Pelvic neuroblastoma

Case contributed by Dr Ali Thomas


Infant presenting with 24 hour history of urinary retention.

Patient Data

Age: 4 months
Gender: Female

Supine abdominal radiograph demonstrates a marked paucity of gas centrally and in the pelvis with displacement of bowel loops laterally. Appearances are suspicious for a pelvic mass and/or distended urinary bladder.


Abdominal ultrasound confirms a large volume urinary bladder without abnormal wall thickening and no intrinsic bladder mass. There is mild bilateral hydronephrosis, left greater than right. A soft tissue mass with internal vascularity is demonstrated posteroinferiorly in the pelvis, inferior to the bladder and anterior to the sacrum. The gynecological organs and rectum cannot be demonstrated.

Appearances are consistent with bladder outflow obstruction secondary to the pelvis mass.

An MRI was arranged for further assessment of the mass.


MRI pelvis confirms the presence of a well defined soft tissue mass (low T1 signal and iso-high intensity T2 signal) anterior to the sacrum with extension through the right sacral neural foramina into the spinal canal and extension laterally into the right greater sciatic notch. Despite encasing the sacrum, there is no intrinsic marrow signal change to suggest involvement. There is a clear fat plane between the mass and anteriorly sited uterus/vagina and urinary bladder. The mass demonstrates diffusion restriction. There was minimal heterogeneous enhancement following contrast administration.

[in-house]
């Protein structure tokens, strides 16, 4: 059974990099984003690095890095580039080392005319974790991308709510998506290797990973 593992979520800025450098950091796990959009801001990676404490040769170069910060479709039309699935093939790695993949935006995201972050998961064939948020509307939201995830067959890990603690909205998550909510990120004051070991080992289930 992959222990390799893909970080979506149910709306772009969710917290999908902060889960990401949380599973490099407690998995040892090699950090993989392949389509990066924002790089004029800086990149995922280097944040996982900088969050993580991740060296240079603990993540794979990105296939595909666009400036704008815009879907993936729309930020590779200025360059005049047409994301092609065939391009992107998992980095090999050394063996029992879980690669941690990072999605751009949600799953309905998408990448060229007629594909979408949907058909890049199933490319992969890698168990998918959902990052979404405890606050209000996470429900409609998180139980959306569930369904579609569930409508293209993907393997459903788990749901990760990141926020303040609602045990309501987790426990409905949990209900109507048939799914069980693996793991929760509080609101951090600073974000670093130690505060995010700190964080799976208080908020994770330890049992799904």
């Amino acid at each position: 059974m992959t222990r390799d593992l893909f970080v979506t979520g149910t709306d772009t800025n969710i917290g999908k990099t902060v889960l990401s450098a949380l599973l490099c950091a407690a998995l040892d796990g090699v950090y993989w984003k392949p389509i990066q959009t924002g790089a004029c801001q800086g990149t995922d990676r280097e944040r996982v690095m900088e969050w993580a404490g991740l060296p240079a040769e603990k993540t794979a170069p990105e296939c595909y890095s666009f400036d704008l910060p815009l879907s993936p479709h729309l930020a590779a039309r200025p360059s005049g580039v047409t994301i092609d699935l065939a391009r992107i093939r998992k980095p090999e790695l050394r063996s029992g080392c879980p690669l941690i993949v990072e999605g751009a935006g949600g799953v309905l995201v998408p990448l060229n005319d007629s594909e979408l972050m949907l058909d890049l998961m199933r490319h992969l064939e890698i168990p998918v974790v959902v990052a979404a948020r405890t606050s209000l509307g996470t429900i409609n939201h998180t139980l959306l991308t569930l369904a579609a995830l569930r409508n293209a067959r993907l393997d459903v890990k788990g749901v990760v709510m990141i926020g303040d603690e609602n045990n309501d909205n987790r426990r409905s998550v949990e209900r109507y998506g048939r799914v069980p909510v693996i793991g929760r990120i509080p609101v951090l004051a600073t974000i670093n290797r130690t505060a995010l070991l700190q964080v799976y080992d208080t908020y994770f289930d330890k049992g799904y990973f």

Imaging of the remainder of the abdomen confirmed mild bilateral hydronephrosis. Normal appearances of the adrenal glands. No lymphadenopathy. 


Parasacral mass with intraspinal extension and invagination along neural pathways is consistent with a pelvis neuroblastoma.

There are no imaging features of sacrococcygeal teratoma.

Case Discussion

A presacral mass in an infant will more commonly represent a pelvic rhabdomyosarcoma or a sacrococcygeal teratoma than a neuroblastoma. However, the imaging characteristics in this case are typical for a neuroblastoma and the diagnosis was subsequently confirmed on open biopsy.

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Case information

rID: 47616
Published: 26th Aug 2016
Last edited: 14th Aug 2019
System: Paediatrics
Inclusion in quiz mode: Included

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